When starting seeds indoors, it will be important to get the timing right. You want to start seeds about 10-12 weeks before your average last frost date. Rosemary seeds are notoriously slow to germinate, and they can take anywhere from 15 to 30 days to poke through the soil. This will give you time to germinate seeds and get the seedlings grown to a transplantable size just as the weather warms up enough to bring them outside. 

Rosemary seeds will germinate in soil temperatures between 65-70 degrees Fahrenheit (18-21 degrees Celsius). This can be accomplished easily by using a heat mat or humidity dome. While waiting for the seeds to germinate, it is also important to keep your seed starting medium evenly moist but not waterlogged.

Because of the longer-than-usual time for seeds to germinate, it is also recommended to make sure your seed starting area has adequate airflow. This will help reduce the chance of the consistently moist soil producing algae and fungus growth. This can be accomplished with a small fan. 

Another important note is that rosemary seeds need light to germinate. The best way to sow these tiny seeds is to sprinkle them on top of the soil and just barely cover them with a dusting of vermiculite. The vermiculite will hold the seeds in place but also allow light to pass through. 

Alternatively, sprinkle them on the soil surface and lightly press them into the soil with your finger.  At this stage, using a spray bottle to mist the seeds to keep them moist gently is best. If you use a watering can, you risk washing the seeds away. 

Direct Sowing

A small pot on a white table filled with dark soil, holds tiny rosemary seeds. Delicate fingers carefully sow the seeds into the rich soil, fostering the potential for future growth. Adjacent, another pot awaits its turn, mirroring the promise of burgeoning life.
Consider starting seeds indoors for an earlier planting advantage.

When direct sowing your rosemary seeds you’ll need to wait until after your last frost date and soil temperatures are at least 65 degrees Fahrenheit (18 degrees Celsius). This can be determined by using a soil thermometer to monitor the temperature at the planting site.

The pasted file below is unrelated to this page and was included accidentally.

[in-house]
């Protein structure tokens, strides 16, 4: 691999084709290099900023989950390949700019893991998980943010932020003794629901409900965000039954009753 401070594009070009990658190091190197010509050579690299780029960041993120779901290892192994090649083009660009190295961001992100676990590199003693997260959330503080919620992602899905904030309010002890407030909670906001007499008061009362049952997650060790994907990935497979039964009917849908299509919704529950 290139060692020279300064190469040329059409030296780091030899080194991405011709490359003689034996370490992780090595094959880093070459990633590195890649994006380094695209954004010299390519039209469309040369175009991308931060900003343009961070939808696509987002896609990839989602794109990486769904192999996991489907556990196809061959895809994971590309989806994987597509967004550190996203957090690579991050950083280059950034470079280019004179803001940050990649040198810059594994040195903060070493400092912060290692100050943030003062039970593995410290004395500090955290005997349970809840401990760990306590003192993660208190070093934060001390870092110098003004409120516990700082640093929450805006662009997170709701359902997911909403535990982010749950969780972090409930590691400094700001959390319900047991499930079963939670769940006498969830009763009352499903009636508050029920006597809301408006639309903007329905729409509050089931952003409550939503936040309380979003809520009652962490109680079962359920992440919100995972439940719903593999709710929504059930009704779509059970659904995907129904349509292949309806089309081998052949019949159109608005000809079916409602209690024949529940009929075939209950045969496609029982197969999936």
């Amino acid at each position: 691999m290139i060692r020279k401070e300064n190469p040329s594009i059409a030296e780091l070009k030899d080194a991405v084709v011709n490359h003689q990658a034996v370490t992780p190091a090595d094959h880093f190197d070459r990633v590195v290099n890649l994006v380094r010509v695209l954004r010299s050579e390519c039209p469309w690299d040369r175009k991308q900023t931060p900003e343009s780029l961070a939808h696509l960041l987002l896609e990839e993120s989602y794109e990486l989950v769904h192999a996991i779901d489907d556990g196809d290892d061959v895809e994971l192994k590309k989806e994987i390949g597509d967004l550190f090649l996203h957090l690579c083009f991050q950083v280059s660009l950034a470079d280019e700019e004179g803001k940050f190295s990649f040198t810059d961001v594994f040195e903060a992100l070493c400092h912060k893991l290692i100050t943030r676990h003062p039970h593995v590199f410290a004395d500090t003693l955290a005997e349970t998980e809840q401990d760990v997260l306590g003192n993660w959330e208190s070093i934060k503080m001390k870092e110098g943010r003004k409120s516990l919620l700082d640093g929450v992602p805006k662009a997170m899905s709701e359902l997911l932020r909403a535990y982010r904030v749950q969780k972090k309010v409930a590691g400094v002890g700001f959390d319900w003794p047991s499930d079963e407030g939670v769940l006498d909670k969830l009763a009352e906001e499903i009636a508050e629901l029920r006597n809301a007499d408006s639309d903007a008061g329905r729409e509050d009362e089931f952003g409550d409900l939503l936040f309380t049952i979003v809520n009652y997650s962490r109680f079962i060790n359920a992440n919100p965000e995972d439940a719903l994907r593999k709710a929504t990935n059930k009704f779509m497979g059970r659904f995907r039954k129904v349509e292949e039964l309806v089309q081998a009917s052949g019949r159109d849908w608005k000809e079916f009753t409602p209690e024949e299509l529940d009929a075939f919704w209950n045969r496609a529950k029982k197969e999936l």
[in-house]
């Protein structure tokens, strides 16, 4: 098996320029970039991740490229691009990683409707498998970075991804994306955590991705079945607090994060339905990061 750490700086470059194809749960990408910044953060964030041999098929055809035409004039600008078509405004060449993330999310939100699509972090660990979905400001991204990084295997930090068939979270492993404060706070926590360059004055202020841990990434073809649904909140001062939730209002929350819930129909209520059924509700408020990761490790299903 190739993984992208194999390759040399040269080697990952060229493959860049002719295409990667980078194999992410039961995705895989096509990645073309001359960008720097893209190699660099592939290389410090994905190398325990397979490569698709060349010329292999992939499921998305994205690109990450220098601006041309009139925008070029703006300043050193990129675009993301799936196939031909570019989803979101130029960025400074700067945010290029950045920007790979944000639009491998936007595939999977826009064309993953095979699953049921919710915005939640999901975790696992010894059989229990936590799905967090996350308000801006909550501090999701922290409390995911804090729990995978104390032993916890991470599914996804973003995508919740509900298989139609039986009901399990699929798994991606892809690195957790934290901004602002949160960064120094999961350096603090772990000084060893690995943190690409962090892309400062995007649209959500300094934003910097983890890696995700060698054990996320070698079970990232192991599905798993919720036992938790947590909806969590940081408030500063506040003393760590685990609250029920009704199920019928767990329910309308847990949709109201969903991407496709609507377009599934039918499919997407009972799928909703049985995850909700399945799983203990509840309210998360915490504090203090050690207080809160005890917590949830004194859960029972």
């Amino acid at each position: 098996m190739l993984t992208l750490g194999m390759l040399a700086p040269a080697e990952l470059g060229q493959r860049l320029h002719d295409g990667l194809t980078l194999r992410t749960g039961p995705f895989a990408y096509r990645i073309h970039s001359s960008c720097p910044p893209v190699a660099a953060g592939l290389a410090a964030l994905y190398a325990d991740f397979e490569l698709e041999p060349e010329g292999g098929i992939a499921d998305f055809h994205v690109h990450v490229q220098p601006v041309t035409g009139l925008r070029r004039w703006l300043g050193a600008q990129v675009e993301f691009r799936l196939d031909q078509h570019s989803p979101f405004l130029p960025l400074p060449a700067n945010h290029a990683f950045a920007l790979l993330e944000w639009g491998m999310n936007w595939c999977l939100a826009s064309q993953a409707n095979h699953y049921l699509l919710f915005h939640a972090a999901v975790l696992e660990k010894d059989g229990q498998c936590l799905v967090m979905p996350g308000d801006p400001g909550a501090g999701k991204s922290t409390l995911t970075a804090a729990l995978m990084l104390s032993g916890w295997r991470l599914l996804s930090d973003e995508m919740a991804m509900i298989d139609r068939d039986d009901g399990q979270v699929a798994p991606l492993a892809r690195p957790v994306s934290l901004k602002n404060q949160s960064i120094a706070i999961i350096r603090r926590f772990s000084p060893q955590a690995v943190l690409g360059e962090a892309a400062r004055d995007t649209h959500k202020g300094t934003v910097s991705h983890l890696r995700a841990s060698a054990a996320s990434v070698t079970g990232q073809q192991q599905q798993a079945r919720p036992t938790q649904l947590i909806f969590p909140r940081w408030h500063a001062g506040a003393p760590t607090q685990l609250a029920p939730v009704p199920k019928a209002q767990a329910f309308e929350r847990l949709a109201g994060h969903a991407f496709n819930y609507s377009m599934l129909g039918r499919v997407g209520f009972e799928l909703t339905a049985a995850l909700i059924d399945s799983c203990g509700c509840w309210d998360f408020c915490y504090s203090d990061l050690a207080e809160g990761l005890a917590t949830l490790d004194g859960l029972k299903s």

Keep in mind that certain areas that receive more sun will warm faster in the early spring, but you’ll likely be directly sowing your rosemary seeds one to two weeks after your last frost date. The benefit of starting seeds indoors becomes apparent here since you don’t need to wait for your last frost date to pass when utilizing that method. If you sow outdoors in fall, however, a natural cold stratification period occurs, which greatly assists in germination but is not required. Simulate this indoors by placing the seeds in growing media in a plastic bag in the refrigerator for a few weeks before planting.

Other than the difference in timing and monitoring the soil temperature, you will want to follow the same guidelines as mentioned above for indoor seed starting. This includes sprinkling the seeds lightly on the soil surface so that they receive light to germinate, keeping them evenly moist, and taking care to sow your seeds in an area that receives at least six to eight hours per day of direct sunlight.

Once the seedlings emerge, you should thin them to at least 12-36 inches apart. Twelve inches apart is recommended in cool climates where rosemary is grown as an annual, and 36 inches apart is recommended in mild climates where rosemary can be grown as a perennial. Once mature, your rosemary will be ready for harvest!  


When choosing a planting site for your seedlings, be sure to consider what the mature plants will require to thrive. Rosemary is a Mediterranean plant that prefers a sunny location with well-drained, neutral soil. You can allow the surface of the soil to dry out, but don’t let the soil dry out completely.

Rosemary does equally as well in pots and containers as it does planted in the ground, so if you live in a cooler climate, this makes it very easy to bring your rosemary plant indoors during the winter.  

Hardening Off

Multiple pots, each cradling soil and flourishing rosemary plants, capture a vibrant nursery scene. The rosemary leaves, slender and aromatic, display an intricate dance of textured greenery, evoking a sensory symphony. This verdant spectacle unfolds within the nurturing embrace of the plant garden.
Ensure the plants spend a minimum of eight hours outdoors in direct sunlight.

Once the seedlings are 10-12 weeks old and the last frost date has passed, then they are ready to be transplanted outdoors. But don’t let your excitement to plant in the garden get ahead of you! Your rosemary seedlings will fare best when put through a period of hardening off.

Hardening off seedlings involves slow and incremental exposure to outdoor temperatures for about a week before planting them into the ground. This adjustment phase prepares the seedlings for a life in the outdoor elements after spending their early days in the temperature-controlled indoors.